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WPA Mississippi Drinkways Part 3

WPA Mississippi Drinkways Part 3

 Pears and Pear Trees, 1939, Courtesy of the Library of Congress

Pears and Pear Trees, 1939, Courtesy of the Library of Congress

This pear wine WPA story comes from Clarence Kerns of Dolph Port, Mississippi. I share it in a paraphrased format when necessary to make it legible and indirect quotes as often as possible. Though probably not legal under Mississippi’s rigid prohibition laws, Pear Wine is a common homemade beverage of real merit. Sand or pineapple pears are superior fruit for cooking, especially preserving like quinces, but are so plentiful that they frequently rot on the ground, fed to livestock, or sold for a as low as $.10 per bushel. Consequently, the homeowner usually figures the cost of his champagne like beverage at only $.12-$.15 per gallon, the price of the sugar needed for it.

Pear Wine Recipe

Juice may be obtained by grinding and pressing the rough fruit. The better way is to dice the fruit, including some of the peel, and stew it slowly in a limited amount of water until tender; squeeze out the juice using a strainer carefully; add 2 ½ to 3 pound sugar per gallon; put it in to narrow mouth containers of glass, stone, or wood; leave open for several days till fermentation is well started; cork (leaving vented for gases -- preferably rubber with an end immersed in water); store in dark place; cork tightly when vinous fermentation (bubbling) ceases (2 to 3 weeks). It is often advisable to drain from dregs and rebottle for aging.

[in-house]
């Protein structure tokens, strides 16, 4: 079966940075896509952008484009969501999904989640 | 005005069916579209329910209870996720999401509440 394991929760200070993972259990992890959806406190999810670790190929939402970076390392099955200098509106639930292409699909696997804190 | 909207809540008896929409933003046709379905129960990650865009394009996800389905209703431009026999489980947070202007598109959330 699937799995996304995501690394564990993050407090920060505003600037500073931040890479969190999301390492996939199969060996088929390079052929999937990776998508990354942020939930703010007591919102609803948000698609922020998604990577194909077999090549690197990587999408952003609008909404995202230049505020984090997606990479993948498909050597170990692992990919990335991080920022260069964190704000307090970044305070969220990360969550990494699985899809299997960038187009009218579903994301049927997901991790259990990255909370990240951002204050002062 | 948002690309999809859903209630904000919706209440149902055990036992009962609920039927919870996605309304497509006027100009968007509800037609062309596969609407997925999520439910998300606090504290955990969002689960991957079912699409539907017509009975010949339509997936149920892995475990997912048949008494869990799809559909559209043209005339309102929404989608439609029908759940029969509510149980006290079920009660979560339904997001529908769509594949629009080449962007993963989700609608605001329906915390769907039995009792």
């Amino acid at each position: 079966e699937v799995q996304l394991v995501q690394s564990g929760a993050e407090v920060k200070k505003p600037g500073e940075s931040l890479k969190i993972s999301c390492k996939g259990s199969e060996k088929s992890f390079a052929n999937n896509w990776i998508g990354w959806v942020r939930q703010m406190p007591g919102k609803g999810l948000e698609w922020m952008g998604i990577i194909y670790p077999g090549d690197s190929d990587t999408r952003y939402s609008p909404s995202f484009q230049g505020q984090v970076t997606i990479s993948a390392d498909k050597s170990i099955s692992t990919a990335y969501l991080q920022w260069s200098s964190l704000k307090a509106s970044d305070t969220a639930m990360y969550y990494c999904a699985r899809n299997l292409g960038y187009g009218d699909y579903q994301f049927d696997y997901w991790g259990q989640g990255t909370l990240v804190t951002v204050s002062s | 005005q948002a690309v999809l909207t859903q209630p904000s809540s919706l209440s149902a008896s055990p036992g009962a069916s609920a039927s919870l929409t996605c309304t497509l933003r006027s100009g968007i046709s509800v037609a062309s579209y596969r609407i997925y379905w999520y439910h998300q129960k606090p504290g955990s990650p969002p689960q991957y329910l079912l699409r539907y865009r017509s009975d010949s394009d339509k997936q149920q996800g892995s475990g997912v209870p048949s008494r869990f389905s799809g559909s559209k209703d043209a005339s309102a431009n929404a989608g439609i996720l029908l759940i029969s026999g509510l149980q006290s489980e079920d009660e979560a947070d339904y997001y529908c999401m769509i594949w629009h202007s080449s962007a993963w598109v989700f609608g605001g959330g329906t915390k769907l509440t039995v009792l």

Takeaway: Here's yet another example of how you can leverage a fruit tree that is producing a bumper crop. Say for example the trees not in your yard but someone in your neighborhood. You notice that the fruit is collecting on the ground and going to waste. Consider knocking on the door of that person's house at a reasonable time on a Saturday morning when more likely than not you'll find them at home. Asked them if you can collect the fruit to make preserves, dried fruit, juice, and/or wine from it with the commitment to equally share it with the owner of the tree. More than likely you're gonna make a new friend in both enjoy a great local product that you could sell at the farmers market near you. Just something to consider!

WPA Mississippi Drinkways Part 1

WPA Mississippi Drinkways Part 2

Food and Funerals Traditions Part 2 Mississippi

WPA Virginia Apple Butter Boiling Part 4

Picking and Canning Fruit on the Vineyard Part 4

WPA Wilmington, Delaware's Big Quarterly Part 4

WPA Iowa Gardening Recipes and Notes Part 4

WPA California Grunion Fry Part 3

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